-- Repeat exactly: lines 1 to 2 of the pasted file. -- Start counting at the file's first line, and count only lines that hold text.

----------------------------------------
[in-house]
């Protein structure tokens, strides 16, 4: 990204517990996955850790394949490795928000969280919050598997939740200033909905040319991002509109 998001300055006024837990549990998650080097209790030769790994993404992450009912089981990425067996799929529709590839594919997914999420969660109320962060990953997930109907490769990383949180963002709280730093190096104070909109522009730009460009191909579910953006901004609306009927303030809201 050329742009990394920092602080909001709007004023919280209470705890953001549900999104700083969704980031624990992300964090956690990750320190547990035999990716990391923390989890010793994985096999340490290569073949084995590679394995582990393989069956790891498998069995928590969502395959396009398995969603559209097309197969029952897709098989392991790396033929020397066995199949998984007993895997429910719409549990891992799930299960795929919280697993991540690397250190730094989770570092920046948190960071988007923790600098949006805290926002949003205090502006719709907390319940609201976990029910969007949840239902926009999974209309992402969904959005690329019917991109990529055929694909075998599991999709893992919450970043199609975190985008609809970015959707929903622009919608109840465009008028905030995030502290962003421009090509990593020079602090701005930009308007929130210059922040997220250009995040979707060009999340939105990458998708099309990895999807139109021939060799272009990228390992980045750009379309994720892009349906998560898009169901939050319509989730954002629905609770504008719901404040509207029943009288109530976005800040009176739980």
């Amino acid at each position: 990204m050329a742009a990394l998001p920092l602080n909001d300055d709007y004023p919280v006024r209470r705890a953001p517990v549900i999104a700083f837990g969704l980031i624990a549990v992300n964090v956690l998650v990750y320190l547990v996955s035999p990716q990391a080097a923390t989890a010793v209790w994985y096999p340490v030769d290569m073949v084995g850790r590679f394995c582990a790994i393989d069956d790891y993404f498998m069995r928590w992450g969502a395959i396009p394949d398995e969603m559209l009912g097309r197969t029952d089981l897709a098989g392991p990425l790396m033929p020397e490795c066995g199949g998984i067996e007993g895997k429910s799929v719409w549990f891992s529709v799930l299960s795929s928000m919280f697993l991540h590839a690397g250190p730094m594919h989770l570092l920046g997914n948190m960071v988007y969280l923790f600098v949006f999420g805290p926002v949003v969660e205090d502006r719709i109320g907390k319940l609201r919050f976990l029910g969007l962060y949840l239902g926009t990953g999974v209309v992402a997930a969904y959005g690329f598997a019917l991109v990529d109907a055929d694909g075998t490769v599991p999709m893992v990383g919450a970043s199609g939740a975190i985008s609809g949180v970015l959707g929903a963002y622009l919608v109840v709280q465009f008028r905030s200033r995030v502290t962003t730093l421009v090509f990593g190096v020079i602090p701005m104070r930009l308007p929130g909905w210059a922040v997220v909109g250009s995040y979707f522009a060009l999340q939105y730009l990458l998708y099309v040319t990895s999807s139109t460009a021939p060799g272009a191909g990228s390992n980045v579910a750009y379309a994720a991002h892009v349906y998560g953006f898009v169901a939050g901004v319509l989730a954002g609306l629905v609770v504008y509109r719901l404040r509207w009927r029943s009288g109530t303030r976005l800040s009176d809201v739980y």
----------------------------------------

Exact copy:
[in-house]
């Protein structure tokens, strides 16, 4: 990204517990996955850790394949490795928000969280919050598997939740200033909905040319991002509109 998001300055006024837990549990998650080097209790030769790994993404992450009912089981990425067996799929529709590839594919997914999420969660109320962060990953997930109907490769990383949180963002709280730093190096104070909109522009730009460009191909579910953006901004609306009927303030809201 050329742009990394920092602080909001709007004023919280209470705890953001549900999104700083969704980031624990992300964090956690990750320190547990035999990716990391923390989890010793994985096999340490290569073949084995590679394995582990393989069956790891498998069995928590969502395959396009398995969603559209097309197969029952897709098989392991790396033929020397066995199949998984007993895997429910719409549990891992799930299960795929919280697993991540690397250190730094989770570092920046948190960071988007923790600098949006805290926002949003205090502006719709907390319940609201976990029910969007949840239902926009999974209309992402969904959005690329019917991109990529055929694909075998599991999709893992919450970043199609975190985008609809970015959707929903622009919608109840465009008028905030995030502290962003421009090509990593020079602090701005930009308007929130210059922040997220250009995040979707060009999340939105990458998708099309990895999807139109021939060799272009990228390992980045750009379309994720892009349906998560898009169901939050319509989730954002629905609770504008719901404040509207029943009288109530976005800040009176739980």